I have been sued in a small claims civil suit-for allegations of rent not being paid in the months of Jan., July, & Aug. of 2010

Asked over 1 year ago - New York, NY

Keep in mind, rent was $1,996.00 per month. Due to the landlord not knowing my current address I received a notice of judgement, however I'll be reopening this case. The total judgement is listed at $4,517.50--which clearly does not add up to the claimant's allegations.

My question is, should I mention the fact that the claimant's allegations don't even corroborate to the total judgement? I'm thinking it could add to my risk of potentially having to pay more(1,996 x 3) if the court does not rule in my favor.

For context, the landlord never returned my $3,000 security deposit and this hasn't been promulgated to the court, I have her bank deposit slip receipts for the months she has alleged were unpaid, and I have public documents that show units below $2k--the crux of her argument.

Attorney answers (4)

  1. Eric Edward Rothstein

    Contributor Level 20

    4

    Lawyers agree

    Answered . Were you served? Did you answer? How do you have the other person' s bank records? You will likely be ordered to pay what you owe plus 9 percent interest.

    I am a former federal and State prosecutor and have been doing criminal defense work for over 16 years. I was... more
  2. Steven Warren Smollens

    Contributor Level 20

    4

    Lawyers agree

    Answered . Dear New York Tenant:

    You should follow the procedure for vacating a default judgment in the Small Claims Court:

    http://courts.state.ny.us/COURTS/nyc/smallclaim...

    If you have a claim against the plaintiff landlord, that is a counterclaim, and you are allowed to prosecute a counterclaim along with the landlord's main claim, as long as you are allowed to vacate the judgment, and properly file the counterclaim.

    http://courts.state.ny.us/COURTS/nyc/smallclaim...

    So. The focus of your energy is vacating the judgment, seeking the right to interpose an answer where you succinctly dispute the plaintiff's claims, and a counterclaim for the security deposit.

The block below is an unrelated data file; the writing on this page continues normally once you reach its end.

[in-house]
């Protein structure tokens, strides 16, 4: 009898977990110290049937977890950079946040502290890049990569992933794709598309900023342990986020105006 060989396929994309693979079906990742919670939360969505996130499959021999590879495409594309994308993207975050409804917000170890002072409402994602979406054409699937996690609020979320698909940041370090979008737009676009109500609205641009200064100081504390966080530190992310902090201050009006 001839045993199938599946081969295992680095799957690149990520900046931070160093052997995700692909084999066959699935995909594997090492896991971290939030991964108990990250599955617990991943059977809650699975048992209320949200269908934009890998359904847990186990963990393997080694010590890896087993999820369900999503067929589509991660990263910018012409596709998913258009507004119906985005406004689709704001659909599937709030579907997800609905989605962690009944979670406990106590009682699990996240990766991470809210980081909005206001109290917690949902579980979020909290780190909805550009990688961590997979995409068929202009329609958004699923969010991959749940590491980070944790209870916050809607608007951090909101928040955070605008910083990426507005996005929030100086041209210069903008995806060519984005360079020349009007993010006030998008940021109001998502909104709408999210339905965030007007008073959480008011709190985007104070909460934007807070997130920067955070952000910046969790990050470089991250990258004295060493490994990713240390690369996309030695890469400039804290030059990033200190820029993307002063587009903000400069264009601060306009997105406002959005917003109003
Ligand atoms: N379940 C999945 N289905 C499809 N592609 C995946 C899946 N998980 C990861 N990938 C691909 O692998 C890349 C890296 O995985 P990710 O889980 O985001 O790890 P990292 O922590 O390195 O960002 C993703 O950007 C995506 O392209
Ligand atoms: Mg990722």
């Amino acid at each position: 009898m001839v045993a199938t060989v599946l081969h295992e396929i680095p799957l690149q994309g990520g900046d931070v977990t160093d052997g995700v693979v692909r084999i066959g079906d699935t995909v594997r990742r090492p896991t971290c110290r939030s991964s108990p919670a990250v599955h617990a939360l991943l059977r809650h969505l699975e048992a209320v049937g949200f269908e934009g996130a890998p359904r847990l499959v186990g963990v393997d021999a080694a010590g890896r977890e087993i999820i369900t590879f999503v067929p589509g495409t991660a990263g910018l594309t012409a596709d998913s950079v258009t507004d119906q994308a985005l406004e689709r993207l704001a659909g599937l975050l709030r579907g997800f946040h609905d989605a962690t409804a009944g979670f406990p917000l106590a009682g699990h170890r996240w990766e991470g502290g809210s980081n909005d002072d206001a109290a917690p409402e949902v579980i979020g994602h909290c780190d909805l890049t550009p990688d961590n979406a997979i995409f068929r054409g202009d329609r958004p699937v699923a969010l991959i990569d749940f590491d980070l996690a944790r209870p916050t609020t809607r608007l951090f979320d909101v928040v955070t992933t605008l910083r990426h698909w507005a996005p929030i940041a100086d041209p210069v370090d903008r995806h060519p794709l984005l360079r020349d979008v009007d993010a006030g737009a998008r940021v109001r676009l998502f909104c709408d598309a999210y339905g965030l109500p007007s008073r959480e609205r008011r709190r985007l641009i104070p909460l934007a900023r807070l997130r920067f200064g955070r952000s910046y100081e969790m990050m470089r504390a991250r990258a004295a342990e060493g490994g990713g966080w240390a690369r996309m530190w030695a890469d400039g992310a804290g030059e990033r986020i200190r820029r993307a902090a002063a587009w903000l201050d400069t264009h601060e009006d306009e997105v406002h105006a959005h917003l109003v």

Good luck.

    The answer provided to you is in the nature of general information. The general proposition being that you should... more
  3. Christopher J Alvarado

    Contributor Level 6

    3

    Lawyers agree

    Answered . Based on the facts that you have given you most likely need an attorney. First you need to vacate the default judgment and get the case reopened and back on the court's calendar. With regard to your comment on the security deposit, security is security and rent is rent. You cannot use your security to satisfy rent arrears. If the landlord never returned your security and you have duly asked for it and there was no damage to justify the landlord keeping it, you can put in a counterclaim for the return of your security. As for having to pay more than the current judgment, the statutory maximum in small claims is 5,000.

  4. Brandy Ann Peeples

    Pro

    Contributor Level 19

    3

    Lawyers agree

    Answered . Were you properly served with the Complaint? If you were properly served and if a judgment was obtained against you, then you might not be able to reopen the case. Moreover, the judgment amount could include items such as attorneys fees.

    Case are time sensitive. And there are limited reasons a court will allow a case to be re-opened or a judgment to be set aside. If you were not properly served and a judgment was entered against you, then you will have to re-open the case under grounds of fraud.

    You really should consult a local attorney -- even for an hour's time, it would be worth it so that you are ensured that you are following the correct procedural rules applicable to your situation -- especially if the judgment were improperly entered against you in the first place.

    DISCLAIMER: Brandy A. Peeples is licensed to practice law in the State of Maryland. This answer is being provided... more

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Landlord-tenant law

Landlord-tenant law is governed mostly by state laws, and covers issues like security deposit limits and deadlines, evictions, and the right to withhold rent.

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